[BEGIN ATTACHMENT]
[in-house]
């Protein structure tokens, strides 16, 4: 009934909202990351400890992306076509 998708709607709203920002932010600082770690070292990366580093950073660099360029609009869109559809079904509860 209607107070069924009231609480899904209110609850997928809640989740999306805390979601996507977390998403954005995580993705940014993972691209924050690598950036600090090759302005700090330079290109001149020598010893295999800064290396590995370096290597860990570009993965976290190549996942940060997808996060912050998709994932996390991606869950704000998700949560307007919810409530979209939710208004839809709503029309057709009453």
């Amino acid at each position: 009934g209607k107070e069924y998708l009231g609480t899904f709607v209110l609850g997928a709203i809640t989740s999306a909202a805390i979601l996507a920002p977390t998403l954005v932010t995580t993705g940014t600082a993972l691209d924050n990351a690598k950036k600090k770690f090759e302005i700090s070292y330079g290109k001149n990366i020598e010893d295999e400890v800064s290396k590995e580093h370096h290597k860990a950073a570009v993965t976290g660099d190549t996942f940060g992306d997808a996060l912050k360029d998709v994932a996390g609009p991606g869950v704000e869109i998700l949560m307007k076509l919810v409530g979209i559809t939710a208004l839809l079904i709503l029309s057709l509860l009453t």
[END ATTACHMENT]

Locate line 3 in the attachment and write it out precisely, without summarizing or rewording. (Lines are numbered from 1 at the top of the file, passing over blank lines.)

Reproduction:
């Amino acid at each position: 009934g209607k107070e069924y998708l009231g609480t899904f709607v209110l609850g997928a709203i809640t989740s999306a909202a805390i979601l996507a920002p977390t998403l954005v932010t995580t993705g940014t600082a993972l691209d924050n990351a690598k950036k600090k770690f090759e302005i700090s070292y330079g290109k001149n990366i020598e010893d295999e400890v800064s290396k590995e580093h370096h290597k860990a950073a570009v993965t976290g660099d190549t996942f940060g992306d997808a996060l912050k360029d998709v994932a996390g609009p991606g869950v704000e869109i998700l949560m307007k076509l919810v409530g979209i559809t939710a208004l839809l079904i709503l029309s057709l509860l009453t």